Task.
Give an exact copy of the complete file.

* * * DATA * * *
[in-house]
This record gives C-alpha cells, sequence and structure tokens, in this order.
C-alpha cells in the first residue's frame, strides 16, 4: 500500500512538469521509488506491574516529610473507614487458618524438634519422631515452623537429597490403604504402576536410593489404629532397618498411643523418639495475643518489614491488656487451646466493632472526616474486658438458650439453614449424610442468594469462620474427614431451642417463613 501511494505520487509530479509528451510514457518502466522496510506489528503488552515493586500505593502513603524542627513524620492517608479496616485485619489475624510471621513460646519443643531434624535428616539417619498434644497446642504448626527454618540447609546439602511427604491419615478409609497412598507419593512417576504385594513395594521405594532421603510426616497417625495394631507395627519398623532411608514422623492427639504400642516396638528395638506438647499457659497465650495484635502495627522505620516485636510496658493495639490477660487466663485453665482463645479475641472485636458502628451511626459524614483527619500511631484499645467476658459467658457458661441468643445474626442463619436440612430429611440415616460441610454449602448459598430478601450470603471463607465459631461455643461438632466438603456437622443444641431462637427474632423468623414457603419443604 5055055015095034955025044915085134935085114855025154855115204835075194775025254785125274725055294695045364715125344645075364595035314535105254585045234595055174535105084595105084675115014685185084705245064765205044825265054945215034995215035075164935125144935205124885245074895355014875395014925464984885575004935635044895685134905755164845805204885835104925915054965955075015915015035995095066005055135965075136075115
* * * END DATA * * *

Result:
[in-house]
This record gives C-alpha cells, sequence and structure tokens, in this order.
C-alpha cells in the first residue's frame, strides 16, 4: 500500500512538469521509488506491574516529610473507614487458618524438634519422631515452623537429597490403604504402576536410593489404629532397618498411643523418639495475643518489614491488656487451646466493632472526616474486658438458650439453614449424610442468594469462620474427614431451642417463613 501511494505520487509530479509528451510514457518502466522496510506489528503488552515493586500505593502513603524542627513524620492517608479496616485485619489475624510471621513460646519443643531434624535428616539417619498434644497446642504448626527454618540447609546439602511427604491419615478409609497412598507419593512417576504385594513395594521405594532421603510426616497417625495394631507395627519398623532411608514422623492427639504400642516396638528395638506438647499457659497465650495484635502495627522505620516485636510496658493495639490477660487466663485453665482463645479475641472485636458502628451511626459524614483527619500511631484499645467476658459467658457458661441468643445474626442463619436440612430429611440415616460441610454449602448459598430478601450470603471463607465459631461455643461438632466438603456437622443444641431462637427474632423468623414457603419443604 5055055015095034955025044915085134935085114855025154855115204835075194775025254785125274725055294695045364715125344645075364595035314535105254585045234595055174535105084595105084675115014685185084705245064765205044825265054945215034995215035075164935125144935205124885245074895355014875395014925464984885575004935635044895685134905755164845805204885835104925915054965955075015915015035995095066005055135965075136075115